A **random walk** is a sequence of discrete, fixed-length steps in random directions.

Random walks may be 1-dimensional, 2-dimensional, or n-dimensional for any n. A random walk can also be confined to a lattice.

## The Simplest Random Walk: Walking in One Dimension

Random walks are simplest when they’re taken in one dimension. Imagine standing at the point 0 on a number line or balance beam, where you have two possible directions for movement– forwards or backwards. Flip a coin to choose your direction, heads is forward, tails is back. After every flip of the coin, you take just one step; then flip again.

You’ve just been taking a random walk.

You can journal your random walk as a series of numbers. Note this random walk series is different than a series of random numbers because each number in a series a modification of the previous number.

You are just as likely to go forward than backward, so if you take the average of your number sequence it will be just 0 (your origin). Your average distance from the origin, though, is related to the distance each step takes you from the origin, and since those are all positive numbers the average will also be positive. To find this we use the root mean square average; the number we get when we square all our distances, find the average of them, and then take the square root of that average. Your root mean square distance from the origin is given by √ n

## History of Random Walks

Karl Pearson began a discussion of random walks in 1905, in a letter to Nature. He asked what the probability was that a man, walking in a random walk, reached a distance of r in x steps. A week later, his question was answered by Lord Rayleigh. This was the beginning of research into the unique properties of random walk; research that turned out very useful when random walks became used to model problems in science and social studies.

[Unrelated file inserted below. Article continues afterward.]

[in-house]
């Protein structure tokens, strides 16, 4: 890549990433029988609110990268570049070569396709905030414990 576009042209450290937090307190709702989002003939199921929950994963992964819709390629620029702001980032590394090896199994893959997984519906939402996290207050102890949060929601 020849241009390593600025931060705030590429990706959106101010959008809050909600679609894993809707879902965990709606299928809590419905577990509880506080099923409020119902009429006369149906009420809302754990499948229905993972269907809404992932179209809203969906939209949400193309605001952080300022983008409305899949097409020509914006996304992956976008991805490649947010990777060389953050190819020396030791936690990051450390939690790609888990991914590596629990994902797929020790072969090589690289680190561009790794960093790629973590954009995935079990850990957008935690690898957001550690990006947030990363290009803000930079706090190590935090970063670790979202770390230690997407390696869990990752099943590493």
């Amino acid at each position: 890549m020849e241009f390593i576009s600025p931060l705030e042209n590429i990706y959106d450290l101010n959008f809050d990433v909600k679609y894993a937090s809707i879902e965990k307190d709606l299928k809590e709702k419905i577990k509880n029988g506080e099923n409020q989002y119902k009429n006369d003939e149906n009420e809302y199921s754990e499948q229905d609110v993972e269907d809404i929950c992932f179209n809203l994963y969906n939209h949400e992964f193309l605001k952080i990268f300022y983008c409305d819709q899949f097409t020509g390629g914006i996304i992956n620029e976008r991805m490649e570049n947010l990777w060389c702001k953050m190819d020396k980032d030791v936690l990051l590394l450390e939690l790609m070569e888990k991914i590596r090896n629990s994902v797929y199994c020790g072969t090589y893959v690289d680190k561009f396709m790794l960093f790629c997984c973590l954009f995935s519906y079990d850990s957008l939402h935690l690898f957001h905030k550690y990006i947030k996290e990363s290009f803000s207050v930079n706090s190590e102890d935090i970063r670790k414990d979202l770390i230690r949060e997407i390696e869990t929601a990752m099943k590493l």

## Random Walks in Two Dimensions

To imagine a random walk in two dimensions, imagine you had four possible directions you could move — right, left, forward or back. To choose the direction for each step, you flip a coin twice. The the first flip decides between right/left and forward/back, the next one decides which of the two directions you go.

The root mean square distance from the origin is still given by √ n, at least if each step is one unit long; if each step is k units long your rms distance is k √ n

Here’s something cool: it’s been shown that on a two dimensional lattice (like the one at the top of this article), your random walk has a probability of 1 of reaching any point as the number of steps approaches infinity. That includes the starting point. So if you walk forever, you’ll eventually get where you’re going to: at least, if your world is a two dimensional lattice and you’re going on a random walk.

## Applications of Random Walks

Random walks are used to model many processes in Chemistry, Physics and Biology. For example, they can give us a good understanding of the statistical processes involved in genetic drift, and they describe an ideal chain in polymer physics. They are also important in finance, psychology, ecology and computer science.

**References**

The Simple Random Walk. Retrieved 9/10/2017 from: http://www.math.uah.edu/stat/bernoulli/Walk.html

Random Walks: The Mathematics in 1 Dimension. Retrieved 9/10/2017 from: http://www.mit.edu/~kardar/teaching/projects/chemotaxis%28AndreaSchmidt%29/random.htm

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**Stephanie Glen**. "Random Walk" From

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